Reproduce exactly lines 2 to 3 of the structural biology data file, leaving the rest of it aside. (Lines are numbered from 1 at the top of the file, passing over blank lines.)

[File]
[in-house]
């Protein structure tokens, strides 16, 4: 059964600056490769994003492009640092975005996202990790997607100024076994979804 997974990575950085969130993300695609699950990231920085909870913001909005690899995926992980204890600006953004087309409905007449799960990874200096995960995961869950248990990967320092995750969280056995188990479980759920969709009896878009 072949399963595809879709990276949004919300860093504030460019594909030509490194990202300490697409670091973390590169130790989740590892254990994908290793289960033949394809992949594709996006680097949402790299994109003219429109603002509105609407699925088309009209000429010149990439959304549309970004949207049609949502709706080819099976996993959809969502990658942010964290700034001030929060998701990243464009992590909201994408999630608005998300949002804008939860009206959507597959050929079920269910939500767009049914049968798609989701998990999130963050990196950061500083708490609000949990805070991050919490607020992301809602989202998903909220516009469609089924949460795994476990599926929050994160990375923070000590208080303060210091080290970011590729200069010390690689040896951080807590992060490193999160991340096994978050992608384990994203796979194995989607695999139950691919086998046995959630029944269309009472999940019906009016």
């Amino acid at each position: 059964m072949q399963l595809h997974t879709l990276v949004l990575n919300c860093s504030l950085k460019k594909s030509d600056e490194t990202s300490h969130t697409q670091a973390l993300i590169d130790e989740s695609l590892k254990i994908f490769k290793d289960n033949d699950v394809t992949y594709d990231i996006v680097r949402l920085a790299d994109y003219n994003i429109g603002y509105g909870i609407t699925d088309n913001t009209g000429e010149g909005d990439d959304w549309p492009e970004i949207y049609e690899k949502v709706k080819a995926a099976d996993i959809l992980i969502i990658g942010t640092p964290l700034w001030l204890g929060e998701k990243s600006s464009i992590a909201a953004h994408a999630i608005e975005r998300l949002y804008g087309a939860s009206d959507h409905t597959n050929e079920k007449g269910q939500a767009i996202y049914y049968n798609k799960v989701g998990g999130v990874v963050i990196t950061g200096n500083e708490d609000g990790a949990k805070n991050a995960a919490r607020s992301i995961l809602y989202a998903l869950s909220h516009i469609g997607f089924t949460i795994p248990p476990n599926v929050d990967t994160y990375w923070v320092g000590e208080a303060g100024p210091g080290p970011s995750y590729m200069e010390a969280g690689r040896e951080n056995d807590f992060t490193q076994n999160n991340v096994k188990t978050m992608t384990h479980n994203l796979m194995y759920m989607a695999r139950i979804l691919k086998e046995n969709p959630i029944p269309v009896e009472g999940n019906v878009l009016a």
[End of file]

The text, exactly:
């Protein structure tokens, strides 16, 4: 059964600056490769994003492009640092975005996202990790997607100024076994979804 997974990575950085969130993300695609699950990231920085909870913001909005690899995926992980204890600006953004087309409905007449799960990874200096995960995961869950248990990967320092995750969280056995188990479980759920969709009896878009 072949399963595809879709990276949004919300860093504030460019594909030509490194990202300490697409670091973390590169130790989740590892254990994908290793289960033949394809992949594709996006680097949402790299994109003219429109603002509105609407699925088309009209000429010149990439959304549309970004949207049609949502709706080819099976996993959809969502990658942010964290700034001030929060998701990243464009992590909201994408999630608005998300949002804008939860009206959507597959050929079920269910939500767009049914049968798609989701998990999130963050990196950061500083708490609000949990805070991050919490607020992301809602989202998903909220516009469609089924949460795994476990599926929050994160990375923070000590208080303060210091080290970011590729200069010390690689040896951080807590992060490193999160991340096994978050992608384990994203796979194995989607695999139950691919086998046995959630029944269309009472999940019906009016």
């Amino acid at each position: 059964m072949q399963l595809h997974t879709l990276v949004l990575n919300c860093s504030l950085k460019k594909s030509d600056e490194t990202s300490h969130t697409q670091a973390l993300i590169d130790e989740s695609l590892k254990i994908f490769k290793d289960n033949d699950v394809t992949y594709d990231i996006v680097r949402l920085a790299d994109y003219n994003i429109g603002y509105g909870i609407t699925d088309n913001t009209g000429e010149g909005d990439d959304w549309p492009e970004i949207y049609e690899k949502v709706k080819a995926a099976d996993i959809l992980i969502i990658g942010t640092p964290l700034w001030l204890g929060e998701k990243s600006s464009i992590a909201a953004h994408a999630i608005e975005r998300l949002y804008g087309a939860s009206d959507h409905t597959n050929e079920k007449g269910q939500a767009i996202y049914y049968n798609k799960v989701g998990g999130v990874v963050i990196t950061g200096n500083e708490d609000g990790a949990k805070n991050a995960a919490r607020s992301i995961l809602y989202a998903l869950s909220h516009i469609g997607f089924t949460i795994p248990p476990n599926v929050d990967t994160y990375w923070v320092g000590e208080a303060g100024p210091g080290p970011s995750y590729m200069e010390a969280g690689r040896e951080n056995d807590f992060t490193q076994n999160n991340v096994k188990t978050m992608t384990h479980n994203l796979m194995y759920m989607a695999r139950i979804l691919k086998e046995n969709p959630i029944p269309v009896e009472g999940n019906v878009l009016a």